Data from subsequent studies have confirmed that 90%--100% of children develop protective antibodies to all three types of poliovirus after administration of two doses of the currently available IPV, and 99%--100% develop protective antibodies after three doses (53--55). Results of studies showing long-term antibody persistence after three doses of enhanced-potency IPV are not yet available in the United States. However, data from one study indicated that antibody persisted throughout a 4-year follow-up period (56). In Sweden, studies of persons who received four doses of an IPV with lower antigen content than the IPVs licensed in the United States indicated that >90% of vaccinated persons had serum antibodies to poliovirus 25 years after the fourth dose (57). One dose of IPV administered to persons during an outbreak of poliovirus type 1 in Senegal during 1986--1987 was 36% effective; the effectiveness of two doses was 89% (58).
Several European countries (e.g., Finland, Netherlands, Sweden, and Iceland) have relied exclusively on enhanced-potency IPV for routine poliovirus vaccination to eliminate the disease. More recently, all Canadian provinces have adopted vaccination schedules relying exclusively on IPV (i.e., five doses at ages 2, 4, 6, and 18 months and 4--6 years), and Ontario has used an all-IPV schedule since 1988 (59). In addition, France has used only IPV since 1983 (60).
SafetyIn countries relying on all-IPV schedules, no increased risk for serious adverse events has been observed. An extensive review by the Institute of Medicine (IOM) of adverse events associated with vaccination suggested that no serious adverse events have been associated with the use of IPV in these countries (61). Since expanded use of IPV in the United States in 1996, no serious adverse events have been linked to use of IPV (CDC, unpublished data, 1999).
RECOMMENDATIONS FOR IPV VACCINATION
Recommendations for IPV Vaccination of ChildrenRoutine Vaccination
All children should receive four doses of IPV at ages 2, 4, and 6--18 months and 4--6 years. The first and second doses of IPV are necessary to induce a primary immune response, and the third and fourth doses ensure "boosting" of antibody titers to high levels. If accelerated protection is needed, the minimum interval between doses is 4 weeks, although the preferred interval between the second and third doses is 2 months (see Recommendations for IPV Vaccination of Adults). All children who have received three doses of IPV before age 4 years should receive a fourth dose before or at school entry. The fourth dose is not needed if the third dose is administered on or after the fourth birthday.
Incompletely Vaccinated Children
The poliovirus vaccination status of children should be evaluated periodically. Those who are inadequately protected should complete the recommended vaccination series. No additional doses are needed if more time than recommended elapses between doses (e.g., more than 4--8 weeks between the first two doses or more than 2--14 months between the second and third doses).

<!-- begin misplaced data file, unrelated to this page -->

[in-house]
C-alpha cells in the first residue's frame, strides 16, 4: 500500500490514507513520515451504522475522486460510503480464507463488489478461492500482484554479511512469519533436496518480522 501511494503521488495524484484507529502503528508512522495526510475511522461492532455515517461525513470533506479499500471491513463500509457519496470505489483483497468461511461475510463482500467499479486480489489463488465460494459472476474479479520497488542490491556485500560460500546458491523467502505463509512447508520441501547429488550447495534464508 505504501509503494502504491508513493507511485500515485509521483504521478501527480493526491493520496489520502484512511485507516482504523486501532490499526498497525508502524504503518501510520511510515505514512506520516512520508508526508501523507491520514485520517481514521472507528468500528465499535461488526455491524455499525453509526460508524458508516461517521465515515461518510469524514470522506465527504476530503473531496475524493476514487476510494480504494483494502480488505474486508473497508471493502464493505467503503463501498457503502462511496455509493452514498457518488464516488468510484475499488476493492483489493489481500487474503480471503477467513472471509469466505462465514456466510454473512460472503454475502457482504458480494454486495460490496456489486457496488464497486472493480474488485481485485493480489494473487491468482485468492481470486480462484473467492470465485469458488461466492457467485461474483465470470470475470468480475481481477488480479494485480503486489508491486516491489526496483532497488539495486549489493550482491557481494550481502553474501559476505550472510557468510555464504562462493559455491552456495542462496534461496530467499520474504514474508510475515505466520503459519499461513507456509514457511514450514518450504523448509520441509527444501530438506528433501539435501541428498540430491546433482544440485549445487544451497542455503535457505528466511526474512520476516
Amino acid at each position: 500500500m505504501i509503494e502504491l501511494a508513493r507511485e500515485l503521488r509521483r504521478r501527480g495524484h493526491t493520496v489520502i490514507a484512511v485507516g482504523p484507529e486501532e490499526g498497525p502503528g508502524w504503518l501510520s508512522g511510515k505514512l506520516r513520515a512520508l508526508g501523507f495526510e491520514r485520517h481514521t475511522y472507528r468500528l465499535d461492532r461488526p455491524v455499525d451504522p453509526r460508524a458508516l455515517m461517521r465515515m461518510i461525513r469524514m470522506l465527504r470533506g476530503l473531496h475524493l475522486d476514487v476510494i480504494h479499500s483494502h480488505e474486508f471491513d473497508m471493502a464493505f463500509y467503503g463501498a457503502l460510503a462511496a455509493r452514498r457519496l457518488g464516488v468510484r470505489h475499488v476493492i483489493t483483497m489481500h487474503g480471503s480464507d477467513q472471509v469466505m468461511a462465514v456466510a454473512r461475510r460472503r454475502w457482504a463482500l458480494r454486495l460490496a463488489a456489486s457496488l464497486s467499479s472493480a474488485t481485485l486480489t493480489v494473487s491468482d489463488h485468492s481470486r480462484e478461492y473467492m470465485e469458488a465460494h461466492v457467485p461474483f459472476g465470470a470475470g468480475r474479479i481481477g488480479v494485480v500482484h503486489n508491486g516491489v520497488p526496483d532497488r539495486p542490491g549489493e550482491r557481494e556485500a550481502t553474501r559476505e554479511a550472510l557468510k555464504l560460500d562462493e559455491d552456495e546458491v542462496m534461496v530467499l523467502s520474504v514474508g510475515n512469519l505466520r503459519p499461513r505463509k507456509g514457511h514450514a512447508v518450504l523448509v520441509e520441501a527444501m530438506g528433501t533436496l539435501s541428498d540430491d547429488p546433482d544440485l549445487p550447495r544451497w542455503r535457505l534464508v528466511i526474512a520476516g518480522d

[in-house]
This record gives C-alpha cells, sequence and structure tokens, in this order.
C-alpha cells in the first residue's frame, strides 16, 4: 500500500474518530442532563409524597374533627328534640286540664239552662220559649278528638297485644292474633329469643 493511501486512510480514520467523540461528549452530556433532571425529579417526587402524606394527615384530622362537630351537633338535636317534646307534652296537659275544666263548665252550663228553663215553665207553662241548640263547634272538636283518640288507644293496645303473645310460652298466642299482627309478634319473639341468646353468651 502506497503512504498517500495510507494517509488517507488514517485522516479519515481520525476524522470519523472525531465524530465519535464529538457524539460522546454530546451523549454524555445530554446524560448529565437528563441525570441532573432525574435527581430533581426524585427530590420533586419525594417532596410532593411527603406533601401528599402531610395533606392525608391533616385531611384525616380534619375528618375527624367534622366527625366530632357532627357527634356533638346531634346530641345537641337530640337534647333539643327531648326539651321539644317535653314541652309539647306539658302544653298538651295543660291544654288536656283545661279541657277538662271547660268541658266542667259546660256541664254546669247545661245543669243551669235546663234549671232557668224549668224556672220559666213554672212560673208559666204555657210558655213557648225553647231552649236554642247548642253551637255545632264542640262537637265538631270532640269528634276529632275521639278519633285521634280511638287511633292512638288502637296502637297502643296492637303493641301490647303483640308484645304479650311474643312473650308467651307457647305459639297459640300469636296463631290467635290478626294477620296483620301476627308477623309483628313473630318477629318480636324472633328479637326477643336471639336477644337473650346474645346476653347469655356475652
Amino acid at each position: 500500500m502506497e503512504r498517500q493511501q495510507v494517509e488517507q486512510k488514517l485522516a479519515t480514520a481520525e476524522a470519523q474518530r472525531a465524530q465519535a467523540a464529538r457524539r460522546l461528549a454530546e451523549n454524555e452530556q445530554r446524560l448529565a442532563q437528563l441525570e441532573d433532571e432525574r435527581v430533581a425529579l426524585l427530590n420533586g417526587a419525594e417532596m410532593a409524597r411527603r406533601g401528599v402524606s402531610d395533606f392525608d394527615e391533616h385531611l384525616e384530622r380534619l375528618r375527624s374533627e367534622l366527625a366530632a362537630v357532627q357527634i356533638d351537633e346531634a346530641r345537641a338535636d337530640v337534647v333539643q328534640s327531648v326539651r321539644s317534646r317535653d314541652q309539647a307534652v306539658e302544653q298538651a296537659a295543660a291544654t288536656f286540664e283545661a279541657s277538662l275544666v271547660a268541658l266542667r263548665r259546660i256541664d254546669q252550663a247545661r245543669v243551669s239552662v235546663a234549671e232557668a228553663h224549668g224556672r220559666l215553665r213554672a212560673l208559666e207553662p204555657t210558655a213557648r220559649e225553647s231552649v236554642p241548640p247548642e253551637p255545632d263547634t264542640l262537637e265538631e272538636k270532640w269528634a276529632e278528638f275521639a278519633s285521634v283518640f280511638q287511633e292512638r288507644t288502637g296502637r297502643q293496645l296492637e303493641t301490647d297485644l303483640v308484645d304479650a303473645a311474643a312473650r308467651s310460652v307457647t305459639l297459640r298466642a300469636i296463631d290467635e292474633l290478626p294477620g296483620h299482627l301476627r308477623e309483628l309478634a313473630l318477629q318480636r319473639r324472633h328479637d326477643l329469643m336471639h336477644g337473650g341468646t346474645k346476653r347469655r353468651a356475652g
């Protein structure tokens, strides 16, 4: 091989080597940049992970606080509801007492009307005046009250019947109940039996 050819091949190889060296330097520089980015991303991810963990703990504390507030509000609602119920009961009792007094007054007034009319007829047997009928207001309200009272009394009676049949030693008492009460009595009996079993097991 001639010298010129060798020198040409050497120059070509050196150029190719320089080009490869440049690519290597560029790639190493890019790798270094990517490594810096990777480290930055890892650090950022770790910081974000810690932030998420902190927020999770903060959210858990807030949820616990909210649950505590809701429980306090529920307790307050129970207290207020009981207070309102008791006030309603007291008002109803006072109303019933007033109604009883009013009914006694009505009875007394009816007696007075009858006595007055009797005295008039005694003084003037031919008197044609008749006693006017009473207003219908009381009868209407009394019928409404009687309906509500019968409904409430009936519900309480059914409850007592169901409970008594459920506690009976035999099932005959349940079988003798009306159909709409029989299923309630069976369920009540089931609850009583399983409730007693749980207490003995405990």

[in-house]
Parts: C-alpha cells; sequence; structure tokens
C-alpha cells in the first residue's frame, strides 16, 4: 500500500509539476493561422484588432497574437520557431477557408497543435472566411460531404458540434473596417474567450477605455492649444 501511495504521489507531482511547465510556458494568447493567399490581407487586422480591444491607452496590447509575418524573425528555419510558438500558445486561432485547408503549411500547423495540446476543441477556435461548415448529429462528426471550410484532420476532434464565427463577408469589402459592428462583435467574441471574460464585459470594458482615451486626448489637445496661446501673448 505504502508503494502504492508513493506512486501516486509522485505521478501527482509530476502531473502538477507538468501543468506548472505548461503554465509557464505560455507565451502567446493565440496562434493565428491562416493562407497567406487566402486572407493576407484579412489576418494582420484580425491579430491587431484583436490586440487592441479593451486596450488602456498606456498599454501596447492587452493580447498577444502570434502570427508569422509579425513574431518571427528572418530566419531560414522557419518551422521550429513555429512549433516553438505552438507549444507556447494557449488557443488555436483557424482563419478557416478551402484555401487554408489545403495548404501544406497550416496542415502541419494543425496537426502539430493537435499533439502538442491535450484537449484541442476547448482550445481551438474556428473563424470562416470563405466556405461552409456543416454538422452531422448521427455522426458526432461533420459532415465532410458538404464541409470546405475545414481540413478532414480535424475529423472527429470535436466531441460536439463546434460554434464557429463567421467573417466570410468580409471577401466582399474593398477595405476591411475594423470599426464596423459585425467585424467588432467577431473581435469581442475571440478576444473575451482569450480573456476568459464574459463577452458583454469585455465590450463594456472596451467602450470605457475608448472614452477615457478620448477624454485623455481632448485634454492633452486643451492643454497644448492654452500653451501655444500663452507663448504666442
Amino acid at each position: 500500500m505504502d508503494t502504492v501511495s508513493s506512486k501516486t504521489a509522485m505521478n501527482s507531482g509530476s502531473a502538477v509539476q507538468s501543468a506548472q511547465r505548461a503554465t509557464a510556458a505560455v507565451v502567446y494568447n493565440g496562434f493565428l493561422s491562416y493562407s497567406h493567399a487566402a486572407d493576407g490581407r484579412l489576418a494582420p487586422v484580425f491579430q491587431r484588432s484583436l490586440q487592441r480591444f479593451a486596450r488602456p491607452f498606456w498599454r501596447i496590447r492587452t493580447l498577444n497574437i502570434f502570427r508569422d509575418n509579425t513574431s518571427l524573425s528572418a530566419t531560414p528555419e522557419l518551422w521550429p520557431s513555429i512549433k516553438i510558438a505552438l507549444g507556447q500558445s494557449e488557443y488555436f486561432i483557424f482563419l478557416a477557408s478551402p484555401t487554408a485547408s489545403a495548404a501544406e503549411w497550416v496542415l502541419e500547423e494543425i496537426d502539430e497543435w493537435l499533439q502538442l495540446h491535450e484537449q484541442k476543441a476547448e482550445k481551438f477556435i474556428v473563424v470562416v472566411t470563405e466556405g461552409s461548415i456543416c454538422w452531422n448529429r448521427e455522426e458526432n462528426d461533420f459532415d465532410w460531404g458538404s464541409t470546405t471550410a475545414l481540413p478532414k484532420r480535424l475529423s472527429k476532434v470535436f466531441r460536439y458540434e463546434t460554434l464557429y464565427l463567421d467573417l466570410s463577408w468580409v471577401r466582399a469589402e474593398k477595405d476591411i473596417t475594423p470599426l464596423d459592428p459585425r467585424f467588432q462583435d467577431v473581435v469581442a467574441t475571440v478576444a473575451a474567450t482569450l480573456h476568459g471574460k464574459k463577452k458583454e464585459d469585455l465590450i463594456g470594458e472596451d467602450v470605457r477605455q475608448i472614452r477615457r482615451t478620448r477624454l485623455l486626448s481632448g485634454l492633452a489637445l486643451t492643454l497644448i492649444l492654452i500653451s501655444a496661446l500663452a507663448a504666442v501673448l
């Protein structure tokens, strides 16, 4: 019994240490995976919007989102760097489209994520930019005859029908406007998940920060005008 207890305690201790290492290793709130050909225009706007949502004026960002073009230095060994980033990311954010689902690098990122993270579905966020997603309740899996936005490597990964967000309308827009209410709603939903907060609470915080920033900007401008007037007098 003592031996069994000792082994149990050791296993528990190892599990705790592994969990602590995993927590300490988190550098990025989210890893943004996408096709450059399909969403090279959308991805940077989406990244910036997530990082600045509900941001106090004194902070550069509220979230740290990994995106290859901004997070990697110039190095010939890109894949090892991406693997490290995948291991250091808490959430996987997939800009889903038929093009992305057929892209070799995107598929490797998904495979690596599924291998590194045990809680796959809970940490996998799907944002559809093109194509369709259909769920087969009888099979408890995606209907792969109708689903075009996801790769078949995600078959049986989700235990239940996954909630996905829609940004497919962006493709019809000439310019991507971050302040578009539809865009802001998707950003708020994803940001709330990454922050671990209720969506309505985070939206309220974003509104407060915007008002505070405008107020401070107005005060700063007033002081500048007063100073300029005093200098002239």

Scheduling IPV Administration
Until appropriate combination vaccines are available, the administration of IPV will require additional injections at ages 2 and 4 months. When scheduling IPV administration, the following options should be considered to decrease the number of injections at the 2- and 4-month patient visits:
Children who have initiated the poliovirus vaccination series with one or more doses of OPV should receive IPV to complete the series. If the vaccines are administered ac cording to their licensed indications for minimum ages and intervals between doses, four doses of OPV or IPV in any combination by age 4--6 years is considered a complete series, regardless of age at the time of the third dose. A minimum interval of 4 weeks should elapse if IPV is administered after OPV. Available evidence indicates that persons primed with OPV exhibit a strong mucosal immunogloblulin A response after boosting with IPV (62).
Administration with Other Vaccines
IPV can be administered simultaneously with other routinely recommended childhood vaccines. These include DTP, DTaP, Hib, HepB, varicella (chickenpox) vaccine, and measles-mumps-rubella vaccine.
Recommendations for IPV Vaccination of AdultsRoutine poliovirus vaccination of adults (i.e., persons aged >18 years) residing in the United States is not necessary. Most adults have a minimal risk for exposure to polioviruses in the United States and most are immune as a result of vaccination during childhood. Vaccination is recommended for certain adults who are at greater risk for exposure to polioviruses than the general population, including the following persons:
Precautions and ContraindicationsHypersensitivity or Anaphylactic Reactions to IPV or Antibiotics Contained in IPV
IPV should not be administered to persons who have experienced a severe allergic (anaphylactic) reaction after a previous dose of IPV or to streptomycin, polymyxin B, or neomycin. Because IPV contains trace amounts of streptomycin, polymyxin B, and neomycin, hypersensitivity reactions can occur among persons sensitive to these antibiotics. No serious adverse events related to use of enhanced-potency IPV have been documented.
Although no adverse effects of IPV have been documented among pregnant women or their fetuses, vaccination of pregnant women should be avoided on theoretical grounds. However, if a pregnant woman is at increased risk for infection and requires immediate protection against polio, IPV can be administered in accordance with the recommended schedules for adults (see Recommendations for IPV Vaccination of Adults).
IPV is the only vaccine recommended for vaccination of immunodeficient persons and their household contacts. Many immunodeficient persons are immune to polioviruses as a result of previous vaccination or exposure to wild virus when they were immunocompetent. Administration of IPV to immunodeficient persons is safe. Although a protective immune response in these persons cannot be ensured, IPV might confer some protection.